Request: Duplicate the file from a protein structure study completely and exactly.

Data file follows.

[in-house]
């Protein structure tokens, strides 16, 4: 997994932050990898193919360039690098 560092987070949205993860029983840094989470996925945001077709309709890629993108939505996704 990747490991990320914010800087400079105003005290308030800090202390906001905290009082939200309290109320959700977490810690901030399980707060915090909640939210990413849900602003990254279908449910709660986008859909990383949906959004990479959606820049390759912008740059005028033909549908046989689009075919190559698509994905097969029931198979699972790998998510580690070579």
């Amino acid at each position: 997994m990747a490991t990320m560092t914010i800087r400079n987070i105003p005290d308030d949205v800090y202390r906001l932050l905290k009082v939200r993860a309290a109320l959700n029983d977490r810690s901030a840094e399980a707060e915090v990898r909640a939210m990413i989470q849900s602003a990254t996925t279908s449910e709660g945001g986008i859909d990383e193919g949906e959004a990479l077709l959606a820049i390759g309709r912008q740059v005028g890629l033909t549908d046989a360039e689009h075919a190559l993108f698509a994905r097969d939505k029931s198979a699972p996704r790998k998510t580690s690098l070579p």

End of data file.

[in-house]
């Protein structure tokens, strides 16, 4: 997994932050990898193919360039690098 560092987070949205993860029983840094989470996925945001077709309709890629993108939505996704 990747490991990320914010800087400079105003005290308030800090202390906001905290009082939200309290109320959700977490810690901030399980707060915090909640939210990413849900602003990254279908449910709660986008859909990383949906959004990479959606820049390759912008740059005028033909549908046989689009075919190559698509994905097969029931198979699972790998998510580690070579």
């Amino acid at each position: 997994m990747a490991t990320m560092t914010i800087r400079n987070i105003p005290d308030d949205v800090y202390r906001l932050l905290k009082v939200r993860a309290a109320l959700n029983d977490r810690s901030a840094e399980a707060e915090v990898r909640a939210m990413i989470q849900s602003a990254t996925t279908s449910e709660g945001g986008i859909d990383e193919g949906e959004a990479l077709l959606a820049i390759g309709r912008q740059v005028g890629l033909t549908d046989a360039e689009h075919a190559l993108f698509a994905r097969d939505k029931s198979a699972p996704r790998k998510t580690s690098l070579p």